Retinal Vascular Changes in Alzheimer’s Dementia and Mild Cognitive Impairment: A Pilot Study Using Ultra-Widefield Imaging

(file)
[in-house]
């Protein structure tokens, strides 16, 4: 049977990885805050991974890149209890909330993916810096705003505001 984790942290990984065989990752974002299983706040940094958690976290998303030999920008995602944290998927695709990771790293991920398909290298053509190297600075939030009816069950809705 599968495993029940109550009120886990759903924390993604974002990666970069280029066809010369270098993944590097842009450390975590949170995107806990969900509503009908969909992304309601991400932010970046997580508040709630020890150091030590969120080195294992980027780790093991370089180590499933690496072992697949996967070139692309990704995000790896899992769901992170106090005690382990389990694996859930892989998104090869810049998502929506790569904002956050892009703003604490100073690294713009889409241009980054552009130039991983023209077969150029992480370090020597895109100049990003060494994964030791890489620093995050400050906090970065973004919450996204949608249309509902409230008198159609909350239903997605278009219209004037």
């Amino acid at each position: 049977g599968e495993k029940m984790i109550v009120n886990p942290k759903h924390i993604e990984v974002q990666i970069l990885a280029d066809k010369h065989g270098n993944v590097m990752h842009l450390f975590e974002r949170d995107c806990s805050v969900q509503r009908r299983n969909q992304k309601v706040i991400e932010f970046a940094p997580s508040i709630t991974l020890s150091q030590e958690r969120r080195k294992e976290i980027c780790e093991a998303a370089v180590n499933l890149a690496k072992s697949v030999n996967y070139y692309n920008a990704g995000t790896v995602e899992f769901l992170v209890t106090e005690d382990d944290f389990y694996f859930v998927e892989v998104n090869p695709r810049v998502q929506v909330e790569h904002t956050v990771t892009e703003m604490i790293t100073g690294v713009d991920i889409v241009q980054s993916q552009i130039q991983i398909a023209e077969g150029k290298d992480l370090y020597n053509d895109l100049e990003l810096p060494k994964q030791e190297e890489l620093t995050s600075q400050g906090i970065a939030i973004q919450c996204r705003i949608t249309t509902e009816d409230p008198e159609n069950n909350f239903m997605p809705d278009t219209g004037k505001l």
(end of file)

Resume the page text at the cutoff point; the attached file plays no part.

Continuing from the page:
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Purpose: Retinal microvascular abnormalities measured on retinal images are a potential source of prognostic biomarkers of vascular changes in the neurodegenerating brain. We assessed the presence of these abnormalities in Alzheimer’s dementia and mild cognitive impairment (MCI) using ultra-widefield (UWF) retinal imaging. Methods: UWF images from 103 participants (28 with Alzheimer’s dementia, 30 with MCI, and 45 with normal cognition) underwent analysis to quantify measures of retinal vascular branching complexity, width, and tortuosity. Results: Participants with Alzheimer’s dementia displayed increased vessel branching in the midperipheral retina and increased arteriolar thinning. Participants with MCI displayed increased rates of arteriolar and venular thinning and a trend for decreased vessel branching. Conclusions: Statistically significant differences in the retinal vasculature in peripheral regions of the retina were observed among the distinct cognitive stages. However, larger studies are required to establish the clinical importance of our findings. UWF imaging may be a promising modality to assess a larger view of the retinal vasculature to uncover retinal changes in Alzheimer’s disease. Translational Relevance: This pilot work reports an investigation into which retinal vasculature measurements may be useful surrogate measures of cognitive decline, as well as technical developments (e.g., measurement standardization), that are first required to establish their recommended use and translational potential.